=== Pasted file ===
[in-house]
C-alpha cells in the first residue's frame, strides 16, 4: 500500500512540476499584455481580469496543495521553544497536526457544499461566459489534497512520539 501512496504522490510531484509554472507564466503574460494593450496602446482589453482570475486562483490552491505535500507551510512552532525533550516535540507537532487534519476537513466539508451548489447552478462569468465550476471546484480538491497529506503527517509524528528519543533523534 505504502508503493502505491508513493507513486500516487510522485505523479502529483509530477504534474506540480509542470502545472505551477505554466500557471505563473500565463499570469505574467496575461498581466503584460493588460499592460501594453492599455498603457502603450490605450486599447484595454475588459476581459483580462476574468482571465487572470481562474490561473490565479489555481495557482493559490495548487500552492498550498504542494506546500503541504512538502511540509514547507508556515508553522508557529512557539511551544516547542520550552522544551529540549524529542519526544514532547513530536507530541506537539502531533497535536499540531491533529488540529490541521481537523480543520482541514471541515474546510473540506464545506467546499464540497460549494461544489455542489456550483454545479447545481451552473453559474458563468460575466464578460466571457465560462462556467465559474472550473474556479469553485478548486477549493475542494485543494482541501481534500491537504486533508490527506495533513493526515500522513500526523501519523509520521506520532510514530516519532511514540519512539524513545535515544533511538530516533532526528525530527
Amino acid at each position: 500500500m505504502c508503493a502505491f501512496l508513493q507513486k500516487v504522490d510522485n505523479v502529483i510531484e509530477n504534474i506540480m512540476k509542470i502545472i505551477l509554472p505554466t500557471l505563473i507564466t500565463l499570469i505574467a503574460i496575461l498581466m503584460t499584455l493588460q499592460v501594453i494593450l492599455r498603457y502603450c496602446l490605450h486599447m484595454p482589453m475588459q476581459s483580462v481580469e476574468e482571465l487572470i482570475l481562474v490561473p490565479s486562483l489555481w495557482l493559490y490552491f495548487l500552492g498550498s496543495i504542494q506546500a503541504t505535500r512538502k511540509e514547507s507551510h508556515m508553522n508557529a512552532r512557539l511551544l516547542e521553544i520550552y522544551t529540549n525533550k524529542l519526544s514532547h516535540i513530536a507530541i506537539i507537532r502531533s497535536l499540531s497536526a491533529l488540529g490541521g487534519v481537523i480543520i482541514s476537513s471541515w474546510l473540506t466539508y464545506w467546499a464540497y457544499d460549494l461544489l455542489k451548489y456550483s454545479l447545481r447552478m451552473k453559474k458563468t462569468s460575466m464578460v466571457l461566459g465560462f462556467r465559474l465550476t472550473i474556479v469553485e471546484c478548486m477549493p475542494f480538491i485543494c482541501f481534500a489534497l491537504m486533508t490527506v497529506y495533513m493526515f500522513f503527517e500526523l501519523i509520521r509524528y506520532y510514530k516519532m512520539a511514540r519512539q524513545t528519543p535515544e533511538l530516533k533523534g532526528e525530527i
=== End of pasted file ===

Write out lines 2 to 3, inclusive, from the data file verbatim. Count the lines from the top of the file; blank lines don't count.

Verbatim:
C-alpha cells in the first residue's frame, strides 16, 4: 500500500512540476499584455481580469496543495521553544497536526457544499461566459489534497512520539 501512496504522490510531484509554472507564466503574460494593450496602446482589453482570475486562483490552491505535500507551510512552532525533550516535540507537532487534519476537513466539508451548489447552478462569468465550476471546484480538491497529506503527517509524528528519543533523534 505504502508503493502505491508513493507513486500516487510522485505523479502529483509530477504534474506540480509542470502545472505551477505554466500557471505563473500565463499570469505574467496575461498581466503584460493588460499592460501594453492599455498603457502603450490605450486599447484595454475588459476581459483580462476574468482571465487572470481562474490561473490565479489555481495557482493559490495548487500552492498550498504542494506546500503541504512538502511540509514547507508556515508553522508557529512557539511551544516547542520550552522544551529540549524529542519526544514532547513530536507530541506537539502531533497535536499540531491533529488540529490541521481537523480543520482541514471541515474546510473540506464545506467546499464540497460549494461544489455542489456550483454545479447545481451552473453559474458563468460575466464578460466571457465560462462556467465559474472550473474556479469553485478548486477549493475542494485543494482541501481534500491537504486533508490527506495533513493526515500522513500526523501519523509520521506520532510514530516519532511514540519512539524513545535515544533511538530516533532526528525530527
Amino acid at each position: 500500500m505504502c508503493a502505491f501512496l508513493q507513486k500516487v504522490d510522485n505523479v502529483i510531484e509530477n504534474i506540480m512540476k509542470i502545472i505551477l509554472p505554466t500557471l505563473i507564466t500565463l499570469i505574467a503574460i496575461l498581466m503584460t499584455l493588460q499592460v501594453i494593450l492599455r498603457y502603450c496602446l490605450h486599447m484595454p482589453m475588459q476581459s483580462v481580469e476574468e482571465l487572470i482570475l481562474v490561473p490565479s486562483l489555481w495557482l493559490y490552491f495548487l500552492g498550498s496543495i504542494q506546500a503541504t505535500r512538502k511540509e514547507s507551510h508556515m508553522n508557529a512552532r512557539l511551544l516547542e521553544i520550552y522544551t529540549n525533550k524529542l519526544s514532547h516535540i513530536a507530541i506537539i507537532r502531533s497535536l499540531s497536526a491533529l488540529g490541521g487534519v481537523i480543520i482541514s476537513s471541515w474546510l473540506t466539508y464545506w467546499a464540497y457544499d460549494l461544489l455542489k451548489y456550483s454545479l447545481r447552478m451552473k453559474k458563468t462569468s460575466m464578460v466571457l461566459g465560462f462556467r465559474l465550476t472550473i474556479v469553485e471546484c478548486m477549493p475542494f480538491i485543494c482541501f481534500a489534497l491537504m486533508t490527506v497529506y495533513m493526515f500522513f503527517e500526523l501519523i509520521r509524528y506520532y510514530k516519532m512520539a511514540r519512539q524513545t528519543p535515544e533511538l530516533k533523534g532526528e525530527i